And now, a brief advice section. Because there are (small) things I would change if I could:
1) If you're really, really set on studying in Geneva, Switzerland (which is the 5th most expensive city in the world as of this year), plan ahead. Specifically, start working about four jobs several months in advance. Then you may have enough money to eat three meals a day. But really, plan a budget and stick to it. #ThingsIshouldhavedone
2) Live in the moment. Don't let the little things matter. See #6 above. #Thingsthatarecrucial
3) In the same strain as #2, keep an open mind at all times. Bad things will happen, things will go wrong, you'll adapt. Often, it's the unplanned stuff that ends up being the most unforgettable. #Thingsthatpplytoeverything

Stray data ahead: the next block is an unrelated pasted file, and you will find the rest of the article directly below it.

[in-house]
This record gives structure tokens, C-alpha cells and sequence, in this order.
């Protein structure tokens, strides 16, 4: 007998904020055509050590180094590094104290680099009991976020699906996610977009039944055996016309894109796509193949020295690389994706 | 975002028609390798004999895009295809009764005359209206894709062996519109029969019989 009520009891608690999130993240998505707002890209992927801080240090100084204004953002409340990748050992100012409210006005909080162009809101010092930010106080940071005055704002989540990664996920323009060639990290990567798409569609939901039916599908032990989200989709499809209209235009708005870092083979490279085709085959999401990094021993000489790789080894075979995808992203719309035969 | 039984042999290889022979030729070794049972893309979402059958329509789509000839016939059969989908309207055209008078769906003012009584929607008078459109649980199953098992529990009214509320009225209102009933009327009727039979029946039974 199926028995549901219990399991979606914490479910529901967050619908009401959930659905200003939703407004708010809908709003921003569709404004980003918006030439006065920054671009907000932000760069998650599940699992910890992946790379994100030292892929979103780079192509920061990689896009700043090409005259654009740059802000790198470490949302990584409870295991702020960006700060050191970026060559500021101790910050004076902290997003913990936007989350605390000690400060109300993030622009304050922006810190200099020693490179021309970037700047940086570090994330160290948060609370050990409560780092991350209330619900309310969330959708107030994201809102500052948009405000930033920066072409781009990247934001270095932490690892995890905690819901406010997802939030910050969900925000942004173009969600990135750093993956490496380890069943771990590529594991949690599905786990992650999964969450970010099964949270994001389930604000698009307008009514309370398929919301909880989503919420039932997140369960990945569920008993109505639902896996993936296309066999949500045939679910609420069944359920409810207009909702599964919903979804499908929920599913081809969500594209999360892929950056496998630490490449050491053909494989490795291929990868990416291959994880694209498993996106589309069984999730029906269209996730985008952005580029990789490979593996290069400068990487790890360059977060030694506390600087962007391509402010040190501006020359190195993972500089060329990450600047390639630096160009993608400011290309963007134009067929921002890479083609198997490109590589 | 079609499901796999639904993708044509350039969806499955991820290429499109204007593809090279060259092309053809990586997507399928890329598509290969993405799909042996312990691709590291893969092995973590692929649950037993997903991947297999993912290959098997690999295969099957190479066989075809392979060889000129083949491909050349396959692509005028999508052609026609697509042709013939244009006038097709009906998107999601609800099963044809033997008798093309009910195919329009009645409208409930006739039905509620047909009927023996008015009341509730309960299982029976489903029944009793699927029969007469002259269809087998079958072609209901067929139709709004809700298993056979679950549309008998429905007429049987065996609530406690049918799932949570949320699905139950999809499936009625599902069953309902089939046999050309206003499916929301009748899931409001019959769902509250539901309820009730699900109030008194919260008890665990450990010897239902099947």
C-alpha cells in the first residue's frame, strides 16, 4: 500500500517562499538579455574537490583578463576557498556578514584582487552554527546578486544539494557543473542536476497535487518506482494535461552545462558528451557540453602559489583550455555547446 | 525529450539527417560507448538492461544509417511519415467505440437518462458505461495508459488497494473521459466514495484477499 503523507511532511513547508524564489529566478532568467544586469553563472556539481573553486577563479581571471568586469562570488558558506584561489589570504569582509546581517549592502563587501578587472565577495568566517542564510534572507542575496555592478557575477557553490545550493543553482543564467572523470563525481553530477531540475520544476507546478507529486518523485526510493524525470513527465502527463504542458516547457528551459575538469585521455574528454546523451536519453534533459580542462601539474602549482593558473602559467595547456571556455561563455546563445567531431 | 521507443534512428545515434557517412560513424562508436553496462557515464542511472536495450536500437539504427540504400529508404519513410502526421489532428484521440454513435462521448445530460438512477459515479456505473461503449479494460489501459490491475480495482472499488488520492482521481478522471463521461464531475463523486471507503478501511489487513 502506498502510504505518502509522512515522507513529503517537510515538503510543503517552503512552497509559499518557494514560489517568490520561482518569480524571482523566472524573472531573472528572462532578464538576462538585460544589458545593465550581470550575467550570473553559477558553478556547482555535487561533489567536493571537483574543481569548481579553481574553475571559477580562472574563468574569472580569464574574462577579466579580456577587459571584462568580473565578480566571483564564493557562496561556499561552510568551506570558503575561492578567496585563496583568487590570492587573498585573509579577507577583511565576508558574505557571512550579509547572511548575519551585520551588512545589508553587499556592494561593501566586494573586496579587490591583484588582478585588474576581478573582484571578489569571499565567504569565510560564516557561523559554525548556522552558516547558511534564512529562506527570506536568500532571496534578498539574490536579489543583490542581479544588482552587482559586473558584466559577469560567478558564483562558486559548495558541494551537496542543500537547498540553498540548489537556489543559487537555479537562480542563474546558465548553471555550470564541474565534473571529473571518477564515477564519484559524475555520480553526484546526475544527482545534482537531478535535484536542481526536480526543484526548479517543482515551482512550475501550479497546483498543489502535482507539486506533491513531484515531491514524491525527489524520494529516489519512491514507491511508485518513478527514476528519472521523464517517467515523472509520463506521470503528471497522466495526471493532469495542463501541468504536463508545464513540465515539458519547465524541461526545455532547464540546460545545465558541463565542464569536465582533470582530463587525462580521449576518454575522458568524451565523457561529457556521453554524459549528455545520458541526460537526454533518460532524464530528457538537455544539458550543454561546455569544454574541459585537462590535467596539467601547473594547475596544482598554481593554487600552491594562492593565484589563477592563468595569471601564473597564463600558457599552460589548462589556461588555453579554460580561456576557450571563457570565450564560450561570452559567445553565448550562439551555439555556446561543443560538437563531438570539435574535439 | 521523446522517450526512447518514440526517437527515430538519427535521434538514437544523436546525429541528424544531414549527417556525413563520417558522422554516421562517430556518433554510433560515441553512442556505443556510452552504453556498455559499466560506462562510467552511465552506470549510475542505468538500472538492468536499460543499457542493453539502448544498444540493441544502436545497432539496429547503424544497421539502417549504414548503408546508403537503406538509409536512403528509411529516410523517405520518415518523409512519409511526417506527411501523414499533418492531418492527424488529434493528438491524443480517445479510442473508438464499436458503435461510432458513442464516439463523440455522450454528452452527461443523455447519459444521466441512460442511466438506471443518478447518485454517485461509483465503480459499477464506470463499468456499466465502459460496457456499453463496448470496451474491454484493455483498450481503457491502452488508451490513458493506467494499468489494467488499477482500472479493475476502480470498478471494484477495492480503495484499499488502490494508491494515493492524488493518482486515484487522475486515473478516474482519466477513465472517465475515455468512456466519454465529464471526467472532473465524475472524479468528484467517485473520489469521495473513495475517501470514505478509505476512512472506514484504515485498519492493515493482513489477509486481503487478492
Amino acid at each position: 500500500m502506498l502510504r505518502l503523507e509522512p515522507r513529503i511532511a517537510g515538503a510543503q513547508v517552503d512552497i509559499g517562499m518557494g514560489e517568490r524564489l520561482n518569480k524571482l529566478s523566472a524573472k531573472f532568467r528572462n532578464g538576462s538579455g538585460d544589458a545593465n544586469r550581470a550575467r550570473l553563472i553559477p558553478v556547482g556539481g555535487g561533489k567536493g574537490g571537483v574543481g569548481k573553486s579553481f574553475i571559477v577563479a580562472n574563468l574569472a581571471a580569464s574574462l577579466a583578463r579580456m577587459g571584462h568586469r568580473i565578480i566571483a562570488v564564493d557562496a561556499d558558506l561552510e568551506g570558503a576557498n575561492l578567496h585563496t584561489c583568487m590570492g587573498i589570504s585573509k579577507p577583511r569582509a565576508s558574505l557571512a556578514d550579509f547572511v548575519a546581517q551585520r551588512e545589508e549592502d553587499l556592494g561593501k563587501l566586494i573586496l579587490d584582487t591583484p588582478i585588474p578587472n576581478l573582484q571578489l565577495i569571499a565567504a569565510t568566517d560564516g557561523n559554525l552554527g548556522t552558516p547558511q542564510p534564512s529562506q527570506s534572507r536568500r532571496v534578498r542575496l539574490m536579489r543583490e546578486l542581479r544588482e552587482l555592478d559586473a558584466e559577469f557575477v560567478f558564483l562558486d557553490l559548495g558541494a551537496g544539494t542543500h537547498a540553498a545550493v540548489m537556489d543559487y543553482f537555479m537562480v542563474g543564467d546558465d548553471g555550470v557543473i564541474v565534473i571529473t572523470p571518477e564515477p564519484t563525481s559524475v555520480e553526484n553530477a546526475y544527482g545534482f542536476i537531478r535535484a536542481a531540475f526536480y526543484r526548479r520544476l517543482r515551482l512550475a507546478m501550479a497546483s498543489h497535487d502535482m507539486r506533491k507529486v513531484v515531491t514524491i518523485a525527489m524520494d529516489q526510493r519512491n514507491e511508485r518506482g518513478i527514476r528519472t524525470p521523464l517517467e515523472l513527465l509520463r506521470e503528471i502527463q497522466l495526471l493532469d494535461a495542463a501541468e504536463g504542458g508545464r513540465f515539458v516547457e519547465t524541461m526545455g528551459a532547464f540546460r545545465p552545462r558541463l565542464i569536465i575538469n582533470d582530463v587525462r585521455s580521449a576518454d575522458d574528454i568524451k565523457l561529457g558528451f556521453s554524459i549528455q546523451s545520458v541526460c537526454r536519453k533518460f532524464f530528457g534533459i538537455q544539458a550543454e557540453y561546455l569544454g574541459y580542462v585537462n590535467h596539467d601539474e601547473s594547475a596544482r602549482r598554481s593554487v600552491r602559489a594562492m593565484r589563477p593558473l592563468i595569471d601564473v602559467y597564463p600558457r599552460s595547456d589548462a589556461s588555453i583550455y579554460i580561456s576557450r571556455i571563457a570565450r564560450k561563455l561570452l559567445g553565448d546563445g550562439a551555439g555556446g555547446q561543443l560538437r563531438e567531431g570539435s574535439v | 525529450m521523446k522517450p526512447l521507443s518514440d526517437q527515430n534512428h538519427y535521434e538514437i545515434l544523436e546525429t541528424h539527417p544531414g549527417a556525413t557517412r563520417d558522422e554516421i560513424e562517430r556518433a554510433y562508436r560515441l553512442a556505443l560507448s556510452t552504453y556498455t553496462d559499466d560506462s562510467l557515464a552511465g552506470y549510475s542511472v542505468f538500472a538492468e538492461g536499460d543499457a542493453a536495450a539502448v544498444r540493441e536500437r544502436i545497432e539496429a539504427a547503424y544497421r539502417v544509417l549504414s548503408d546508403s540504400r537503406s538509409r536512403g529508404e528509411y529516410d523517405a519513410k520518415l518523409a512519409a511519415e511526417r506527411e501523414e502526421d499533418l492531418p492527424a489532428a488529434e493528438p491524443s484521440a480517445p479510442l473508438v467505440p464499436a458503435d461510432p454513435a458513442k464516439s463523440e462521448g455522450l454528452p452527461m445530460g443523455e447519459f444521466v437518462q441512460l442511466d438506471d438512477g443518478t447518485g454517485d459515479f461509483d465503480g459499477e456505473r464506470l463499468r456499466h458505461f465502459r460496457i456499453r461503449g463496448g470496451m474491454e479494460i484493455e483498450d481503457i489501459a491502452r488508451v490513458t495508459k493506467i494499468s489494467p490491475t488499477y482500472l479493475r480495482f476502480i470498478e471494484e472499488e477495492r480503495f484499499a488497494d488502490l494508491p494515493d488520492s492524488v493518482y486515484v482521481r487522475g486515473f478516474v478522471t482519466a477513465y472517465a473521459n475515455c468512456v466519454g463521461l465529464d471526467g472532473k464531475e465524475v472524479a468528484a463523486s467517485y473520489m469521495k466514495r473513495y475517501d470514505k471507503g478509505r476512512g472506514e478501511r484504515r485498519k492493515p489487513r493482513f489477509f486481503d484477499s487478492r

4) Learn everything you can about a new place before you go. It will make your experience a thousand times better. That way, when you're in Rome, you won't walk by the Vittorio Emanuele II and say "What's that?" #ThingsIhavedone
5) Take it all in. Take pictures. Take deep breaths. Take chances.
I could go on, but I am at 1,800 words, and that feels like the perfect amount. I could not possibly say, in a blog or even in words, how much I have been, and will continue to be, affected by this journey of a lifetime. And I am so lucky to have been able to experience that life, if only for a short time. Though I don't know when my next adventure to Europe will take place, but I am near certain it will never live up to the four months I spent in Geneva in 2011.
But you never know.